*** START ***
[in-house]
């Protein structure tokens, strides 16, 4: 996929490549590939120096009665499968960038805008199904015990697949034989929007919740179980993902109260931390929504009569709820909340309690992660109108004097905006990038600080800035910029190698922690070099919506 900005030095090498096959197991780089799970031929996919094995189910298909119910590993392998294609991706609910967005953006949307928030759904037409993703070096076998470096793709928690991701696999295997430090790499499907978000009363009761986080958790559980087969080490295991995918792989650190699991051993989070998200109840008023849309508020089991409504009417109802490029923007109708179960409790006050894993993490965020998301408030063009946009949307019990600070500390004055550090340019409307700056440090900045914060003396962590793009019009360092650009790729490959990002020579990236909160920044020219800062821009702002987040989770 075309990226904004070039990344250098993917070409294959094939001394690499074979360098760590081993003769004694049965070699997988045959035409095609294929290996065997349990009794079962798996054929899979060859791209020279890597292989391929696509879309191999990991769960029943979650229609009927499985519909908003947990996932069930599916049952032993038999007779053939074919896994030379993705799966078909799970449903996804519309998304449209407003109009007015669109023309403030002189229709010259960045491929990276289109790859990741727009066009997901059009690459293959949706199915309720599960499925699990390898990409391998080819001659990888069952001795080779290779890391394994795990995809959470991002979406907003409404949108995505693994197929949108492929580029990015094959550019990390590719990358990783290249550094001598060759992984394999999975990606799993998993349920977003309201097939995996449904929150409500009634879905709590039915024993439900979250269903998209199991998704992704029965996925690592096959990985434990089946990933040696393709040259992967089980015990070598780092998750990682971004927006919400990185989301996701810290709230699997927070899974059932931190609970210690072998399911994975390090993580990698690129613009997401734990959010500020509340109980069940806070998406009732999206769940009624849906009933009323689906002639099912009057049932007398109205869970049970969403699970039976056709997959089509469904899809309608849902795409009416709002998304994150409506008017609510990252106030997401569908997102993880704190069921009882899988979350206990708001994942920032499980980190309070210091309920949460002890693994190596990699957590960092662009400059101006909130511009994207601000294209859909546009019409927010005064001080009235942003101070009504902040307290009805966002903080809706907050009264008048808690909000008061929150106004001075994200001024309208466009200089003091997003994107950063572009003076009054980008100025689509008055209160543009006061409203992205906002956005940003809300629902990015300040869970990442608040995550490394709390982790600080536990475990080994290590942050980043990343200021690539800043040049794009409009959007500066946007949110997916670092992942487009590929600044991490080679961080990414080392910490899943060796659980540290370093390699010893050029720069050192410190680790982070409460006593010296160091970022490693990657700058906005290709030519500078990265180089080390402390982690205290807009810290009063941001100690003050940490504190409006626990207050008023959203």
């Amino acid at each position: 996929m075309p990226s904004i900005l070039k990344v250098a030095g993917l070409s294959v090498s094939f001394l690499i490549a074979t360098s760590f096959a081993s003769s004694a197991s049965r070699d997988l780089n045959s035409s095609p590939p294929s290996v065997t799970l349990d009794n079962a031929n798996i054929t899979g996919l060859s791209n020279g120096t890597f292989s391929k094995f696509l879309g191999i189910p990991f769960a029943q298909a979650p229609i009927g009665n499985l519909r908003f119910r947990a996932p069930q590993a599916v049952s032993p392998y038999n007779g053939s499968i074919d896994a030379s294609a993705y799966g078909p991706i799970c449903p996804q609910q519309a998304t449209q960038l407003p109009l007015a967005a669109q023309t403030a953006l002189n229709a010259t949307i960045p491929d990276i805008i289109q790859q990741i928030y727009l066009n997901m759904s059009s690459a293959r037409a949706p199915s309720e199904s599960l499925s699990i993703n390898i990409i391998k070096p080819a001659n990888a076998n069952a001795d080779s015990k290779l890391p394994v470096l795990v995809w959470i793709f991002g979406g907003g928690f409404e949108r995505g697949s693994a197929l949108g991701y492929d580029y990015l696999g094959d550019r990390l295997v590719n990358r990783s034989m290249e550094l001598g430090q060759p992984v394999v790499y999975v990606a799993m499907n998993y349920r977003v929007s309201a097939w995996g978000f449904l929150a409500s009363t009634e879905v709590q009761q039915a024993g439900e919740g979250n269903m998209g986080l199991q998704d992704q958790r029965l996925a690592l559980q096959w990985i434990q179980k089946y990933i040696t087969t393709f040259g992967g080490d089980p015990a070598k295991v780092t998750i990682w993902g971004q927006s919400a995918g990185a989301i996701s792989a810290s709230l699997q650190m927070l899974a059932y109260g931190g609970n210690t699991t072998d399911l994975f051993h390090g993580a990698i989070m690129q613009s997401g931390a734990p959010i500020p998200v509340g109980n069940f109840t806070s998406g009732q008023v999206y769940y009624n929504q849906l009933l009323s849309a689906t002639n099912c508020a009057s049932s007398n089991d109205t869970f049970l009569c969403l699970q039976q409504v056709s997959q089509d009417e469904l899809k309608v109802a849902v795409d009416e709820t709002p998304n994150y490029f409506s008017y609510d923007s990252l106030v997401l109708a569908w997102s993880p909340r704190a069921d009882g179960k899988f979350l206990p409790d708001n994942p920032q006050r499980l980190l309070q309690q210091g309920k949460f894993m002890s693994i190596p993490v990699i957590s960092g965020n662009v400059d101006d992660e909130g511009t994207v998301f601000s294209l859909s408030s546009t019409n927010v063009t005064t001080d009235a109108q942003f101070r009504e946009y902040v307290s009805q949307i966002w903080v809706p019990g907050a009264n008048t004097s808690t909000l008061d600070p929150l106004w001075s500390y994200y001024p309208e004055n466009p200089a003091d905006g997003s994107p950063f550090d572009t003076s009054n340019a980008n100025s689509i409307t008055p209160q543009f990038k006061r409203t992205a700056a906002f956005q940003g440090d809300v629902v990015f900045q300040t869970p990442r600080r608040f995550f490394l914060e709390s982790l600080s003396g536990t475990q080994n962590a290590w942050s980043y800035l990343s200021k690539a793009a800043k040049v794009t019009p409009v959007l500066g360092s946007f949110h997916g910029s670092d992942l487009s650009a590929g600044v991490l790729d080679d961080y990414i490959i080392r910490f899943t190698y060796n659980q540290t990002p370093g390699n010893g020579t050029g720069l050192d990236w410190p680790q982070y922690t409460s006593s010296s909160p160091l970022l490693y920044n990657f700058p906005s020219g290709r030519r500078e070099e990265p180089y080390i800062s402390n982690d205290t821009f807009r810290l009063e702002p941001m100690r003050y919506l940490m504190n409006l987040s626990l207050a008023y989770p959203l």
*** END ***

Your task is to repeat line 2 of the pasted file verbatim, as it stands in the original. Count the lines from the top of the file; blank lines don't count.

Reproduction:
């Protein structure tokens, strides 16, 4: 996929490549590939120096009665499968960038805008199904015990697949034989929007919740179980993902109260931390929504009569709820909340309690992660109108004097905006990038600080800035910029190698922690070099919506 900005030095090498096959197991780089799970031929996919094995189910298909119910590993392998294609991706609910967005953006949307928030759904037409993703070096076998470096793709928690991701696999295997430090790499499907978000009363009761986080958790559980087969080490295991995918792989650190699991051993989070998200109840008023849309508020089991409504009417109802490029923007109708179960409790006050894993993490965020998301408030063009946009949307019990600070500390004055550090340019409307700056440090900045914060003396962590793009019009360092650009790729490959990002020579990236909160920044020219800062821009702002987040989770 075309990226904004070039990344250098993917070409294959094939001394690499074979360098760590081993003769004694049965070699997988045959035409095609294929290996065997349990009794079962798996054929899979060859791209020279890597292989391929696509879309191999990991769960029943979650229609009927499985519909908003947990996932069930599916049952032993038999007779053939074919896994030379993705799966078909799970449903996804519309998304449209407003109009007015669109023309403030002189229709010259960045491929990276289109790859990741727009066009997901059009690459293959949706199915309720599960499925699990390898990409391998080819001659990888069952001795080779290779890391394994795990995809959470991002979406907003409404949108995505693994197929949108492929580029990015094959550019990390590719990358990783290249550094001598060759992984394999999975990606799993998993349920977003309201097939995996449904929150409500009634879905709590039915024993439900979250269903998209199991998704992704029965996925690592096959990985434990089946990933040696393709040259992967089980015990070598780092998750990682971004927006919400990185989301996701810290709230699997927070899974059932931190609970210690072998399911994975390090993580990698690129613009997401734990959010500020509340109980069940806070998406009732999206769940009624849906009933009323689906002639099912009057049932007398109205869970049970969403699970039976056709997959089509469904899809309608849902795409009416709002998304994150409506008017609510990252106030997401569908997102993880704190069921009882899988979350206990708001994942920032499980980190309070210091309920949460002890693994190596990699957590960092662009400059101006909130511009994207601000294209859909546009019409927010005064001080009235942003101070009504902040307290009805966002903080809706907050009264008048808690909000008061929150106004001075994200001024309208466009200089003091997003994107950063572009003076009054980008100025689509008055209160543009006061409203992205906002956005940003809300629902990015300040869970990442608040995550490394709390982790600080536990475990080994290590942050980043990343200021690539800043040049794009409009959007500066946007949110997916670092992942487009590929600044991490080679961080990414080392910490899943060796659980540290370093390699010893050029720069050192410190680790982070409460006593010296160091970022490693990657700058906005290709030519500078990265180089080390402390982690205290807009810290009063941001100690003050940490504190409006626990207050008023959203």